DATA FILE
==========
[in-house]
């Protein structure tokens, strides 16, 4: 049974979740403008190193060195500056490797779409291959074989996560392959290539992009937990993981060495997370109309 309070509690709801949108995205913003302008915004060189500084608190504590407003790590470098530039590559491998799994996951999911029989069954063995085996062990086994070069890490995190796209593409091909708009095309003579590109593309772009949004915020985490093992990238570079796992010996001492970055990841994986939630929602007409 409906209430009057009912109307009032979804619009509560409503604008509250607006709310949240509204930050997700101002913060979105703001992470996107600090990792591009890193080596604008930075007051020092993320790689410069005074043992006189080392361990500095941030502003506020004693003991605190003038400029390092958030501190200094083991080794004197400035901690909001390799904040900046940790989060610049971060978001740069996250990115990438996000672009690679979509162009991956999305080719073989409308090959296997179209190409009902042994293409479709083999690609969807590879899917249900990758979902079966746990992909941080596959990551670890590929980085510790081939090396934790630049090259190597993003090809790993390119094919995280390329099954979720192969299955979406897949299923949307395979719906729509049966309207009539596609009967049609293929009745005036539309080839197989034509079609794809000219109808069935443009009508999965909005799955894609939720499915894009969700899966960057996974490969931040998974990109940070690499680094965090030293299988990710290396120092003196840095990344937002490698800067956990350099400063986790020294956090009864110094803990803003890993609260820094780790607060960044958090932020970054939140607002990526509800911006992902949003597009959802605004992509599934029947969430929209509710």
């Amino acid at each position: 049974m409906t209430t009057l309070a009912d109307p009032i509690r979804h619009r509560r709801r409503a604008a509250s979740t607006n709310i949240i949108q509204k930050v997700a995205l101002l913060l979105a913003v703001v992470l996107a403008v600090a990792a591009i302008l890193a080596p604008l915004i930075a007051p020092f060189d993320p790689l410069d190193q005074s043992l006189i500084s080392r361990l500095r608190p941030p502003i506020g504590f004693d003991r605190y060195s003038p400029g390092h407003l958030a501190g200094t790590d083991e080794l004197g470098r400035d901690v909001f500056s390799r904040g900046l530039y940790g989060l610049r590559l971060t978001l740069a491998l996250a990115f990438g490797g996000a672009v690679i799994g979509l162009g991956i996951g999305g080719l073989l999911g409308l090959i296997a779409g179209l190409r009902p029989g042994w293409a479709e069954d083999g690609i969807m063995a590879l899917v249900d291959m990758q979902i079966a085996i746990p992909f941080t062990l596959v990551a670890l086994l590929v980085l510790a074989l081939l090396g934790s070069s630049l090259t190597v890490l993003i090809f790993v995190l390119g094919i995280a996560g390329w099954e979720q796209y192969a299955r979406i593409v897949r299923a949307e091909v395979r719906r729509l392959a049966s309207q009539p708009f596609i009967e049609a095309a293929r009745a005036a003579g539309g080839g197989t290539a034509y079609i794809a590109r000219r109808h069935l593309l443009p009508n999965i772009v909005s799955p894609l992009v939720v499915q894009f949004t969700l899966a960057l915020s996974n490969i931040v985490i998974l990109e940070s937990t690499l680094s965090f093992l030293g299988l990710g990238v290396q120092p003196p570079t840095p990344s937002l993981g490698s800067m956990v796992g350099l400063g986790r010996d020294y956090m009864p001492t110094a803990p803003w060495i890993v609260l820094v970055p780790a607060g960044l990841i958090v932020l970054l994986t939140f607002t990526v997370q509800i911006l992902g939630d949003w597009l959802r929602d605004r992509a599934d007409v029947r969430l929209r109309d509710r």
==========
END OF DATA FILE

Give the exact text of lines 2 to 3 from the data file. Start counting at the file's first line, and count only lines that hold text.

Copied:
């Protein structure tokens, strides 16, 4: 049974979740403008190193060195500056490797779409291959074989996560392959290539992009937990993981060495997370109309 309070509690709801949108995205913003302008915004060189500084608190504590407003790590470098530039590559491998799994996951999911029989069954063995085996062990086994070069890490995190796209593409091909708009095309003579590109593309772009949004915020985490093992990238570079796992010996001492970055990841994986939630929602007409 409906209430009057009912109307009032979804619009509560409503604008509250607006709310949240509204930050997700101002913060979105703001992470996107600090990792591009890193080596604008930075007051020092993320790689410069005074043992006189080392361990500095941030502003506020004693003991605190003038400029390092958030501190200094083991080794004197400035901690909001390799904040900046940790989060610049971060978001740069996250990115990438996000672009690679979509162009991956999305080719073989409308090959296997179209190409009902042994293409479709083999690609969807590879899917249900990758979902079966746990992909941080596959990551670890590929980085510790081939090396934790630049090259190597993003090809790993390119094919995280390329099954979720192969299955979406897949299923949307395979719906729509049966309207009539596609009967049609293929009745005036539309080839197989034509079609794809000219109808069935443009009508999965909005799955894609939720499915894009969700899966960057996974490969931040998974990109940070690499680094965090030293299988990710290396120092003196840095990344937002490698800067956990350099400063986790020294956090009864110094803990803003890993609260820094780790607060960044958090932020970054939140607002990526509800911006992902949003597009959802605004992509599934029947969430929209509710």
């Amino acid at each position: 049974m409906t209430t009057l309070a009912d109307p009032i509690r979804h619009r509560r709801r409503a604008a509250s979740t607006n709310i949240i949108q509204k930050v997700a995205l101002l913060l979105a913003v703001v992470l996107a403008v600090a990792a591009i302008l890193a080596p604008l915004i930075a007051p020092f060189d993320p790689l410069d190193q005074s043992l006189i500084s080392r361990l500095r608190p941030p502003i506020g504590f004693d003991r605190y060195s003038p400029g390092h407003l958030a501190g200094t790590d083991e080794l004197g470098r400035d901690v909001f500056s390799r904040g900046l530039y940790g989060l610049r590559l971060t978001l740069a491998l996250a990115f990438g490797g996000a672009v690679i799994g979509l162009g991956i996951g999305g080719l073989l999911g409308l090959i296997a779409g179209l190409r009902p029989g042994w293409a479709e069954d083999g690609i969807m063995a590879l899917v249900d291959m990758q979902i079966a085996i746990p992909f941080t062990l596959v990551a670890l086994l590929v980085l510790a074989l081939l090396g934790s070069s630049l090259t190597v890490l993003i090809f790993v995190l390119g094919i995280a996560g390329w099954e979720q796209y192969a299955r979406i593409v897949r299923a949307e091909v395979r719906r729509l392959a049966s309207q009539p708009f596609i009967e049609a095309a293929r009745a005036a003579g539309g080839g197989t290539a034509y079609i794809a590109r000219r109808h069935l593309l443009p009508n999965i772009v909005s799955p894609l992009v939720v499915q894009f949004t969700l899966a960057l915020s996974n490969i931040v985490i998974l990109e940070s937990t690499l680094s965090f093992l030293g299988l990710g990238v290396q120092p003196p570079t840095p990344s937002l993981g490698s800067m956990v796992g350099l400063g986790r010996d020294y956090m009864p001492t110094a803990p803003w060495i890993v609260l820094v970055p780790a607060g960044l990841i958090v932020l970054l994986t939140f607002t990526v997370q509800i911006l992902g939630d949003w597009l959802r929602d605004r992509a599934d007409v029947r969430l929209r109309d509710r």